The First Order is largely comprised of obedient Stormtroopers and extremist military commanders, just like the Empire, but there are a few standouts amongst their ranks: first and foremost is General Hux (Gleeson), the young and cruel-hearted commander of the First Order’s military forces. A proud and stubborn man, Hux believes whole-heartedly in the training standards of his Stormtroopers and the might of his military (he’s particularly proud of his ludicrous planet-destroying Starkiller Base) and delivers rousing speeches of hatred and vitriol in a pretty explicit allusion of Adolf Hitler’s public addresses. General Hux and Kylo Ren have a tumultuous relationship, to say the least, in which they both vie for the attention, and approval, of Supreme Leader Snoke; this means they continually butt heads over the best methods to advance the First Order’s cause and have a professional rivalry that borders on antagonistic since they have little respect or liking for each other. However, all in all, The Force Awakens really squanders some of its new characters; Captain Phasma (Gwendoline Christie) looks visually impressive and intimidating with her striking reflective Stormtrooper armour and blunt commanding voice, but she does literally nothing except exist on the periphery and be easily coerced into helping the heroes infiltrate Starkiller Base. It’s not even more explicit whether she perishes in the planet’s destruction or not, and I have no idea why the filmmakers didn’t have it be her who confronts Finn on Takodana rather than a random Stormtrooper. Perhaps the most glaring and almost insulting inclusion in the film is the First Order’s malformed and malevolent figurehead, Supreme Leader Snoke; seeming to be a mutilated giant thanks to only appearing as an ominous hologram, this poorly-veiled stand-in for the far more enigmatic and memorable Emperor Palpatine (Ian McDiarmid) irked me no end when I first saw the film and continues to vex me now not just for how poorly his story was cut off at the knees in the subsequent sequels but because he really wasn’t necessary to the films at all. For me, including another wizened, decrepit, malicious Sith Lord just took away from the agency and independence of Kylo Ren’s character. Once again, it was a case of the same old thing as a promising Jedi recruit fell under the sway of a dark influencer and pledged his fealty to this supposedly all-powerful Dark Sider and I just feel like characters like General Hux and Kylo Ren would’ve been stronger without this puppet master looming over them and allowed them, and Captain Phasma, to take the spotlight as the three main figureheads of the First Order.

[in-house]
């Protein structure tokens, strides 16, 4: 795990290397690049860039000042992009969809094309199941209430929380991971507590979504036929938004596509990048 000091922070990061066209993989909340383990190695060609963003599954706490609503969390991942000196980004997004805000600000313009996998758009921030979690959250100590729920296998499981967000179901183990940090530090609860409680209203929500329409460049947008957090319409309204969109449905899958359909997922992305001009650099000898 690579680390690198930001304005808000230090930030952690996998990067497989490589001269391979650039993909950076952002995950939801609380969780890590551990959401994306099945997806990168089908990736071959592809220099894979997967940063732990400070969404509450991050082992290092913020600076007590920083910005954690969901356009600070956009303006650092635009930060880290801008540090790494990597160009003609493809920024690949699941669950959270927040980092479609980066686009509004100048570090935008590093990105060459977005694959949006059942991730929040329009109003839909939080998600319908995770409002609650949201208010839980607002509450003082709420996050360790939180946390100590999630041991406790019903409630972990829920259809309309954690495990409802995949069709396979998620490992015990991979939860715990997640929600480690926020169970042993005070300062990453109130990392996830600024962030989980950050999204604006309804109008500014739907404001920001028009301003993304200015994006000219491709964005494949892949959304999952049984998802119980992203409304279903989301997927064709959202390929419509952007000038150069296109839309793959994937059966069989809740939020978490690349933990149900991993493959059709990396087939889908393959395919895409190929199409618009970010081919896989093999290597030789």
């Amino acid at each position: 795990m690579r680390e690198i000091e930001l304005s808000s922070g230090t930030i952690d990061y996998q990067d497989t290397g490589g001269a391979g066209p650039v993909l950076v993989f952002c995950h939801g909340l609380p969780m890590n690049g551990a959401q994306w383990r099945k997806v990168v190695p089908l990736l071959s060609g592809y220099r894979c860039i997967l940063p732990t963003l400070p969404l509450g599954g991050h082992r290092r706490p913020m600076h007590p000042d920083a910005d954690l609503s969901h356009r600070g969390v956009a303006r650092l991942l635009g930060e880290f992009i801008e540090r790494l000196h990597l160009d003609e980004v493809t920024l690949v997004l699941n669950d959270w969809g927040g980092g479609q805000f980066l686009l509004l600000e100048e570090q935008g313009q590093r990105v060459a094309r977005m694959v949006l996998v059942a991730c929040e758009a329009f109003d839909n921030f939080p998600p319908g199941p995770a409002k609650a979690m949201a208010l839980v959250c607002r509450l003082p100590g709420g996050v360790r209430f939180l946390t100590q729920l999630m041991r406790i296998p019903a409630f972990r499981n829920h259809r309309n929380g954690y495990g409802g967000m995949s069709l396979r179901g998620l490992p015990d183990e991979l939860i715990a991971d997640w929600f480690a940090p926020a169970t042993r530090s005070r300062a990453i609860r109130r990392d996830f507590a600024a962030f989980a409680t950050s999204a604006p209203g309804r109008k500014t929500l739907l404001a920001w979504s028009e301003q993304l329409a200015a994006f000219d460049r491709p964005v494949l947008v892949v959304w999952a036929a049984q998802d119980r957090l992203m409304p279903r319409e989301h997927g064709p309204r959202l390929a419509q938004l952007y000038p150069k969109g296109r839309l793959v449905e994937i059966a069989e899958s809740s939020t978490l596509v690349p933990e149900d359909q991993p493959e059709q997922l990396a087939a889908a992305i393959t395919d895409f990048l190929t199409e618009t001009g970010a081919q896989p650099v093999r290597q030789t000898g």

After escaping Jakku, Rey and Finn conveniently run across old favourites Han Solo and Chewbacca; having lost the Millennium Falcon some years prior and returned to his smuggling ways, Han walked away from the Republic after Ben’s turn to the Dark Side, with Chewie in tow due to his unending loyalty. Where he was once a sceptical, self-serving smuggler, Han is now a jaded veteran who has seen more than his fair share of conflict and knows the extent of the Force only too well. Both he and Chewie take an instant like to Rey over their mutual appreciation of the Falcon’s capabilities and their piloting and mechanical skills, but Han is initially more concerned with retaking his ship than joining the battle against the First Order. He’s swayed to aid them, however, after seeing the partial map BB-8 possesses; he grimly relates a version of Luke’s self-imposed exile, omitting key information like his relationship to Kylo Ren (which is just dropped in our laps with little fuss of fanfare by Snoke), and leads them to Maz Kanata (Lupita Nyong’o). This centuries-old sage very much fills the role of a Yoda (Frank Oz) archetype: she’s perceptive and wise, well versed in the nature of the Force, and even inexplicably has Anakin’s lightsaber, which Luke lost during his time in Cloud City. Han’s time on Takodana also reunites him with Leia after the Resistance fend off the First Orde’s attack; while Han is just as cynical as ever thanks to having lost his only son to the Dark Side, Leia remains the strong-willed beacon of hope that she always was. She commands respect from her Resistance fighters, who follow her lead without question and with unfaltering loyalty, and she also quickly forms an affectionate relationship with Rey. Her reunion with Han is one of both regret and joy; Han expresses remorse for all the wasted years he spent away from her, and (just as Luke did with Vader) she still maintains the hope that there’s good in Ben. Han promises to try and reach him, which ultimately proves to be his downfall; in an emotional confrontation, Han pleads with Ben to give up his crusade and ends up run through by Kylo Ren’s lightsaber in the troubled youth’s frantic desire to cut off all emotional attachments to his past. However, in his last moments, Han shows nothing but affection for his misguided son and, though it costs him his life, his sacrifice wouldn’t be in vain and would pay an integral part in Ben’s eventual (if questionable) redemption.